JavaScript Async functions compared to Promises


Example

async functions do not replace the Promise type; they add language keywords that make promises easier to call. They are interchangeable:

async function doAsyncThing() { ... }

function doPromiseThing(input) { return new Promise((r, x) => ...); }

// Call with promise syntax
doAsyncThing()
    .then(a => doPromiseThing(a))
    .then(b => ...)
    .catch(ex => ...);

// Call with await syntax
try {
    const a = await doAsyncThing();
    const b = await doPromiseThing(a);
    ...
}
catch(ex) { ... }

Any function that uses chains of promises can be rewritten using await:

function newUnicorn() {
  return fetch('unicorn.json')                     // fetch unicorn.json from server
  .then(responseCurrent => responseCurrent.json()) // parse the response as JSON
  .then(unicorn =>
    fetch('new/unicorn', {                         // send a request to 'new/unicorn' 
        method: 'post',                            // using the POST method
        body: JSON.stringify({unicorn})            // pass the unicorn to the request body
    })
  )
  .then(responseNew => responseNew.json())
  .then(json => json.success)                      // return success property of response
  .catch(err => console.log('Error creating unicorn:', err));
 }

The function can be rewritten using async / await as follows:

async function newUnicorn() {
  try {
    const responseCurrent = await fetch('unicorn.json'); // fetch unicorn.json from server
    const unicorn = await responseCurrent.json();        // parse the response as JSON
    const responseNew = await fetch('new/unicorn', {     // send a request to 'new/unicorn'
      method: 'post',                                    // using the POST method
      body: JSON.stringify({unicorn})                    // pass the unicorn to the request body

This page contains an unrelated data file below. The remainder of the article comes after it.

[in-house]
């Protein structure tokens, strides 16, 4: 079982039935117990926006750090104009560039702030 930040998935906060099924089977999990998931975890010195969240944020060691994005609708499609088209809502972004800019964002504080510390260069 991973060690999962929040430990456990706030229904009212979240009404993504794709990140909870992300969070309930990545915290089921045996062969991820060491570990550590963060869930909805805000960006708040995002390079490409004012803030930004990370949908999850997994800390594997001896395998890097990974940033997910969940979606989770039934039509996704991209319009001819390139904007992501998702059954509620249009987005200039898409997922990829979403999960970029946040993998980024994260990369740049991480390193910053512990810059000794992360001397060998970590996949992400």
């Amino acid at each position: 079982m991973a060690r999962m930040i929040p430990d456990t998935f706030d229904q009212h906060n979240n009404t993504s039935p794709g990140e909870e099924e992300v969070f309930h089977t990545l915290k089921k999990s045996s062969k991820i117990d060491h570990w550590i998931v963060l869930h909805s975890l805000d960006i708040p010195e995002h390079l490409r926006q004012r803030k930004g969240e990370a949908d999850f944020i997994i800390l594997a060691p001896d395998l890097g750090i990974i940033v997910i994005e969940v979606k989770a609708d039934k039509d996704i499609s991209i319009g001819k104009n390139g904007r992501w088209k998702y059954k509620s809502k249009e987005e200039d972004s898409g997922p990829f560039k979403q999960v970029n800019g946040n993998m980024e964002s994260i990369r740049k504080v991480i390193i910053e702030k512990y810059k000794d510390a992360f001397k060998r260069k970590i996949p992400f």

});
    const json = await responseNew.json();
    return json.success                                  // return success property of response
  } catch (err) {
    console.log('Error creating unicorn:', err);
  }
}

This async variant of newUnicorn() appears to return a Promise, but really there were multiple await keywords. Each one returned a Promise, so really we had a collection of promises rather than a chain.

In fact we can think of it as a function* generator, with each await being a yield new Promise. However, the results of each promise are needed by the next to continue the function. This is why the additional keyword async is needed on the function (as well as the await keyword when calling the promises) as it tells Javascript to automatically creates an observer for this iteration. The Promise returned by async function newUnicorn() resolves when this iteration completes.

Practically, you don't need to consider that; await hides the promise and async hides the generator iteration.

You can call async functions as if they were promises, and await any promise or any async function. You don't need to await an async function, just as you can execute a promise without a .then().

You can also use an async IIFE if you want to execute that code immediately:

(async () => {
  await makeCoffee()
  console.log('coffee is ready!')
})()